24. I had notes with hyperlinks for all my references but they were stripped out when I posted my comment. You can see the references with hyperlinks on the web site
    permanent-revolution.org

    Responding to Sarban: I think you miss one of the main points here. North is free to defend whatever interpretation of Marxism he choses, however misconceived it may be. What he is not free to do is commit intellectual fraud through character assassination and guilt by association type arguments and present a historical narrative that flies in the face of the most elementary principles of historical research.

    Responding to Sethness:
    Even if we don’t agree in our assessments of Lenin and Trotsky it is still important that we defend basic principles of accuracy and fairness when it comes to a critique of the Frankfurt School.

    We can continue correspondence offline.

  25. Alex Steiner: I just made a general point. Unfortunately, I am unable to testify for or against your grave charge of ‘intellectual fraud’ against David North. I leave it to those with better knowledge. It is time North responds to the book review and the debate.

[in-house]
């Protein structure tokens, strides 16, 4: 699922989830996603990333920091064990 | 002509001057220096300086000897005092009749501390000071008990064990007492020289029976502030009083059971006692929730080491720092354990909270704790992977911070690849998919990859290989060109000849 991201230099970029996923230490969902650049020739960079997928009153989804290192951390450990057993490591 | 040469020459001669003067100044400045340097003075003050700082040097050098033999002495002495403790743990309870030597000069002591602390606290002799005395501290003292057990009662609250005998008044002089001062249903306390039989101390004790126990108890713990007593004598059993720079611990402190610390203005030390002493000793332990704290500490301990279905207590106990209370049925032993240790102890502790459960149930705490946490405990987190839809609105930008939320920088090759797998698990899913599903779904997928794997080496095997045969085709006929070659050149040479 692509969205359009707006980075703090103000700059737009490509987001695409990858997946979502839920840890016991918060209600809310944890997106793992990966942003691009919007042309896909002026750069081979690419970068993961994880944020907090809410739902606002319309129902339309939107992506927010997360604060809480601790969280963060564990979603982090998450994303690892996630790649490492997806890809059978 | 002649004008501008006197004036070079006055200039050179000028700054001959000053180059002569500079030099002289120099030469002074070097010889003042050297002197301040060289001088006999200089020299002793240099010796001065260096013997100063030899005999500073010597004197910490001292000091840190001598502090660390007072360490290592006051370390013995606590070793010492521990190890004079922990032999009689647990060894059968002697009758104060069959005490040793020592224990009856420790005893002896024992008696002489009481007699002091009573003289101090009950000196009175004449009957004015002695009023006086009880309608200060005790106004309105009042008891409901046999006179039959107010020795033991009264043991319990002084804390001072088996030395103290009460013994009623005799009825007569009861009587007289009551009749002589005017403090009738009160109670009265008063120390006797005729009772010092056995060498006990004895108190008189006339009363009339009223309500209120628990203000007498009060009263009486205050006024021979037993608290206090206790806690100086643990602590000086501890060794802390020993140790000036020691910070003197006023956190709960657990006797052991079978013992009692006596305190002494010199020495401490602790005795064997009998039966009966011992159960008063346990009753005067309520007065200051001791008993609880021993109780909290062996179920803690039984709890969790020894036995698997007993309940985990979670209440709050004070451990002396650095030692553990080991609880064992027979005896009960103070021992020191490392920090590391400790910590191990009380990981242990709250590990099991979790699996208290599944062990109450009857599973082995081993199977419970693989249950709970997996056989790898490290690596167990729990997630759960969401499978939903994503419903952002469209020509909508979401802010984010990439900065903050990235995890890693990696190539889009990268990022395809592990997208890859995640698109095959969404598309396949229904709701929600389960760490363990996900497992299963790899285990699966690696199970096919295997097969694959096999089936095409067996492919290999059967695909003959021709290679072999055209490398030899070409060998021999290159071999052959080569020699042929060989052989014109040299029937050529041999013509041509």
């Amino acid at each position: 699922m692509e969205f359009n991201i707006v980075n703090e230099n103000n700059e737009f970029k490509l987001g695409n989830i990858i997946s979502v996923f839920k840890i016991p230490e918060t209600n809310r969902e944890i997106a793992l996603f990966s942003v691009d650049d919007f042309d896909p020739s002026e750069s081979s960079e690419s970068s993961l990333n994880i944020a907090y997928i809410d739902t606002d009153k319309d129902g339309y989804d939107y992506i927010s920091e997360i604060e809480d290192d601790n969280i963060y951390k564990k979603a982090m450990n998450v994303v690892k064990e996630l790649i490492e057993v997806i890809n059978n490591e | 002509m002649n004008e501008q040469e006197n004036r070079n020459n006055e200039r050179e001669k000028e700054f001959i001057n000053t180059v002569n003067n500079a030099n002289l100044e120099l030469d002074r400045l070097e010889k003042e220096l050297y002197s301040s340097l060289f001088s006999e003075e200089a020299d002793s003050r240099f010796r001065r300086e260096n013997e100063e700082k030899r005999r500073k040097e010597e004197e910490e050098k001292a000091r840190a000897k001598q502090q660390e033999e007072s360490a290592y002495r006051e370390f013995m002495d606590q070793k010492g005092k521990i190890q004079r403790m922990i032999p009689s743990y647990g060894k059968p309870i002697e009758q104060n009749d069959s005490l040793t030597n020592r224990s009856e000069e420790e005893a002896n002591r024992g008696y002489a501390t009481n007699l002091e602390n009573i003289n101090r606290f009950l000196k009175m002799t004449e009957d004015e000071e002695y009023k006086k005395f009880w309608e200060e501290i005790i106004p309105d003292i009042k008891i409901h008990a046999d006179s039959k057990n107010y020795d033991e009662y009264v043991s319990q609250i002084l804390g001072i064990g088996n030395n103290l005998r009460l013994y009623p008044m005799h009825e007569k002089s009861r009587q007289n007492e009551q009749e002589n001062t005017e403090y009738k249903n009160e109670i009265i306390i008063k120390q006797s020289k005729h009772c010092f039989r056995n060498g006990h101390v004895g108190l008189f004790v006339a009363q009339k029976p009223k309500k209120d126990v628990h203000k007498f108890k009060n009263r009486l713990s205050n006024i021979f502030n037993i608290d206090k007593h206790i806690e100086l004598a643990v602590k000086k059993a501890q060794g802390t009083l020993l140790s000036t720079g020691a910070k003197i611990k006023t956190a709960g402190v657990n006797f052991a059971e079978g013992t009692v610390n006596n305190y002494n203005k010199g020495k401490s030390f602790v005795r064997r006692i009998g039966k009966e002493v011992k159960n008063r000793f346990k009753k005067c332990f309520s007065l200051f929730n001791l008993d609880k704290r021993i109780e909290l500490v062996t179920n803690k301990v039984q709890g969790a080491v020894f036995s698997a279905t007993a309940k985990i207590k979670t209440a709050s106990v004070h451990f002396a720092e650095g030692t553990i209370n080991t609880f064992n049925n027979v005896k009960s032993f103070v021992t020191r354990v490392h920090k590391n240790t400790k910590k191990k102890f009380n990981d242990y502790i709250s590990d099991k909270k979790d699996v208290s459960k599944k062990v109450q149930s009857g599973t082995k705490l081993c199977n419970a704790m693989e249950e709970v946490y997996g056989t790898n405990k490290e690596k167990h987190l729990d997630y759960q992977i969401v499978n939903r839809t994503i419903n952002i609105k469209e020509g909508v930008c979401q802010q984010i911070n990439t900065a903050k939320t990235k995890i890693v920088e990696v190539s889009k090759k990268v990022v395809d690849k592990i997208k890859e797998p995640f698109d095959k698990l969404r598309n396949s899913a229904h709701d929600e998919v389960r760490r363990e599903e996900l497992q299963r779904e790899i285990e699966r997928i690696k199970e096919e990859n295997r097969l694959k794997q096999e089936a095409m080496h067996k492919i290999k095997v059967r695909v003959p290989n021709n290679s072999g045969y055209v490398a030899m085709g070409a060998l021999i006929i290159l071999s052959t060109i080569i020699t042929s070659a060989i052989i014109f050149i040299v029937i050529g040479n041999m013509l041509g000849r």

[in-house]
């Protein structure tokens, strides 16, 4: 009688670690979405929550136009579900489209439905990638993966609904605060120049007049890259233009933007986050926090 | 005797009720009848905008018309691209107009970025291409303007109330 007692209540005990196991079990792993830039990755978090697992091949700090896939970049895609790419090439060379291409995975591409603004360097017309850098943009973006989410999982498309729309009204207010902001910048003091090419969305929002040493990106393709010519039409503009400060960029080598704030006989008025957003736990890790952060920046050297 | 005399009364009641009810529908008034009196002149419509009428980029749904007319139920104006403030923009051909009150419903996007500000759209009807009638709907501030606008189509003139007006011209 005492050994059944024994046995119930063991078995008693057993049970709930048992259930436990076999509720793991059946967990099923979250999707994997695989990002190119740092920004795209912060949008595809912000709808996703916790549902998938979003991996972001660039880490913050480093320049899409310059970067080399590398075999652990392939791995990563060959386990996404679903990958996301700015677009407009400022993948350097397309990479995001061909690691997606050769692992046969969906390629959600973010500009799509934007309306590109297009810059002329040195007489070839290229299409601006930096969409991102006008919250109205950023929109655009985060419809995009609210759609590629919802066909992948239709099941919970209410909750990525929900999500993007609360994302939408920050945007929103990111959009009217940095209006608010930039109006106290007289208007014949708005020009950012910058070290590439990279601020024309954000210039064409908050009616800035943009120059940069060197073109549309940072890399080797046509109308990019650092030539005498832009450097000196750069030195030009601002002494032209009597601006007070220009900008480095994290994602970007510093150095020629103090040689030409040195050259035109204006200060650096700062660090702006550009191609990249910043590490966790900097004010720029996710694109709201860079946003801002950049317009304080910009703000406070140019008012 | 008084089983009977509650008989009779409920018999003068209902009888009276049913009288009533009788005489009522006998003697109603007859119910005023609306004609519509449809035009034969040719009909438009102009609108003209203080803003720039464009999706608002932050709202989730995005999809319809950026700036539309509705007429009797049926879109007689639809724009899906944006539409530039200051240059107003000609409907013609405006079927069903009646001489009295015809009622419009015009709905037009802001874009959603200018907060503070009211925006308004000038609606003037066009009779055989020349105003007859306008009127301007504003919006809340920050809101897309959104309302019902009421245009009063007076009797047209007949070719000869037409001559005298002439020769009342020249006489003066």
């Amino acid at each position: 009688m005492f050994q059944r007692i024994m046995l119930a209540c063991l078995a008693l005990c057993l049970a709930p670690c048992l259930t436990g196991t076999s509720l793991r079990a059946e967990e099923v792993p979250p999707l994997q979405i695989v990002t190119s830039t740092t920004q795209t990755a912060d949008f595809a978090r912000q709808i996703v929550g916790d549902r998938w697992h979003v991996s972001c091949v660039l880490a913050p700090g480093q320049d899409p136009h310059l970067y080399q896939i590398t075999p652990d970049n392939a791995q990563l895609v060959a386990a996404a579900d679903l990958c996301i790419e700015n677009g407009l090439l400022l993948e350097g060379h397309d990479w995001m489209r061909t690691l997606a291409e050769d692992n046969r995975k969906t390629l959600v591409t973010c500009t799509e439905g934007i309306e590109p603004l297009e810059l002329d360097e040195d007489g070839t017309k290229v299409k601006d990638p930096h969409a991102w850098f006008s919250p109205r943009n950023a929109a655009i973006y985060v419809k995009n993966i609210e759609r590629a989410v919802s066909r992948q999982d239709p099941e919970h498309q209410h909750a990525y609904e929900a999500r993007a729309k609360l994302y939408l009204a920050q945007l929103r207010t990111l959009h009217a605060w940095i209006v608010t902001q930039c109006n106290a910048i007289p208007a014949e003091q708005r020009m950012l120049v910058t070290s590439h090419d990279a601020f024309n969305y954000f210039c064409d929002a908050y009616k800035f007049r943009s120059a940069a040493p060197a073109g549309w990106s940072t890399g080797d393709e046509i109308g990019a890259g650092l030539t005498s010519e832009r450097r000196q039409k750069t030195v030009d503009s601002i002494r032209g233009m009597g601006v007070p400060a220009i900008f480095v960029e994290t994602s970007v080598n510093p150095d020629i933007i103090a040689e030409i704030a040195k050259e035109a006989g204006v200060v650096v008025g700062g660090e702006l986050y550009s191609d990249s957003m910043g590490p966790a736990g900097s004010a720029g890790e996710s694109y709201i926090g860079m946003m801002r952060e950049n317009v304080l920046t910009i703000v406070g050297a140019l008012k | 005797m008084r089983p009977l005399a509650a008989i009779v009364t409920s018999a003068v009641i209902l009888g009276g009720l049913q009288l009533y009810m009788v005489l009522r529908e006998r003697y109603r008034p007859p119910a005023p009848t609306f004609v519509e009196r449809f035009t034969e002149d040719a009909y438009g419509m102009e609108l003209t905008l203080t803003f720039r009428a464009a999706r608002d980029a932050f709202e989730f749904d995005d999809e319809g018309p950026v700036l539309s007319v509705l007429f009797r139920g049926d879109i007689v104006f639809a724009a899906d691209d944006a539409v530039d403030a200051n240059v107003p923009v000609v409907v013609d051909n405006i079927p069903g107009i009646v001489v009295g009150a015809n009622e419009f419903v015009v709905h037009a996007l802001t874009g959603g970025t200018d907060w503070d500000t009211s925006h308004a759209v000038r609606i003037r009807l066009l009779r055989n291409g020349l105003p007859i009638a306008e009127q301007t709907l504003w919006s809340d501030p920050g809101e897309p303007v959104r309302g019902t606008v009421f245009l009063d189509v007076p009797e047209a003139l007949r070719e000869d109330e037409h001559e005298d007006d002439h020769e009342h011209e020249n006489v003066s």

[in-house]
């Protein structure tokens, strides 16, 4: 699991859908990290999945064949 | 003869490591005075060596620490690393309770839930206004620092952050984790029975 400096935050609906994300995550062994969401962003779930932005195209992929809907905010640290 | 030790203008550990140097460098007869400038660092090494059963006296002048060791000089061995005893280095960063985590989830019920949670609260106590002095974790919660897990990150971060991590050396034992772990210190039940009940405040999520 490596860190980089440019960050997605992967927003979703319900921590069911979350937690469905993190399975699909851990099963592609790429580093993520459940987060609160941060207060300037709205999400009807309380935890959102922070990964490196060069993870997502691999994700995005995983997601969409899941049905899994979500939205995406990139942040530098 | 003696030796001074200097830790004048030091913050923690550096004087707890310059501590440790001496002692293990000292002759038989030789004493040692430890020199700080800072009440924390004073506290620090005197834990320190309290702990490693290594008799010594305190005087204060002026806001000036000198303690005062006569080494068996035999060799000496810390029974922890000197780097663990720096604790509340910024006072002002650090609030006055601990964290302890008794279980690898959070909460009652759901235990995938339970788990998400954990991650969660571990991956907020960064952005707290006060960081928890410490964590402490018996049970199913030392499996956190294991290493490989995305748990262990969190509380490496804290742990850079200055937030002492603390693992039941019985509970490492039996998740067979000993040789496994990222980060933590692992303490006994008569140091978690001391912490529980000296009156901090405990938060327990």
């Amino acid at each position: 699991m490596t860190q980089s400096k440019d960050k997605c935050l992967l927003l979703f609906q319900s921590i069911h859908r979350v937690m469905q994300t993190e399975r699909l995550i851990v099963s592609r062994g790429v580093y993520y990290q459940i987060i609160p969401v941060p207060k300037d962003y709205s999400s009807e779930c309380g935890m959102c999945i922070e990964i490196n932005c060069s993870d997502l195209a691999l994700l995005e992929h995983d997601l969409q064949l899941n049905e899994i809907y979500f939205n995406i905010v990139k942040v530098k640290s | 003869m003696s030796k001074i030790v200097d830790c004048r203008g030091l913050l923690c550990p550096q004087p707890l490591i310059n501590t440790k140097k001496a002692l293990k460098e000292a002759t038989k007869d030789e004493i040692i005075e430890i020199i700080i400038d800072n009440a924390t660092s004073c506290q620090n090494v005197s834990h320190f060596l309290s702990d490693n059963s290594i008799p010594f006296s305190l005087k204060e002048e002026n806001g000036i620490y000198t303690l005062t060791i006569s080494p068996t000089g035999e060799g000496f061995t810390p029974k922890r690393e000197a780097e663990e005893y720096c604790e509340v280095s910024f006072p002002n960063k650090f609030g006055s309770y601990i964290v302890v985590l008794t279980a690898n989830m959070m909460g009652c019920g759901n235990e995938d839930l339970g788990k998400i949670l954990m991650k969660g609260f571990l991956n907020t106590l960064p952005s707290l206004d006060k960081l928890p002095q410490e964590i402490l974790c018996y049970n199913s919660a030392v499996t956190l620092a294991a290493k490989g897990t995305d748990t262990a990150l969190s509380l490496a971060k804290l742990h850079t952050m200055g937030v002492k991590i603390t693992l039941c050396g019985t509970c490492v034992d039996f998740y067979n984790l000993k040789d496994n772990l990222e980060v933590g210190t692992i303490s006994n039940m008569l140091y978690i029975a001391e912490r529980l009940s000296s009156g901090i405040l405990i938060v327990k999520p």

26. I have a regular reader of this site, which I find very helpful in providing valuable coverage of left literature. However, I have been very disappointed with the treatment of David North’s book. The site should have selected a reviewer who, whatever his own politics, is capable of a reasonably objective evaluation of the book. Unfortunately, Mr. Sethness approach is that of a political opponent, hostile to North’s Trotskyist politics. It is legitimate to criticize North’s interpretation of the Frankfurt School. But this should be done in a manner that recognizes that North is arguing within a clearly identifiable Marxist materialist tradition, associated with Engels, Plekhanov and Trotsky. To refer to North’s approach to Marxism as “crackpot philosophy” is not only insulting to North, but also to theoretically informed readers of this site.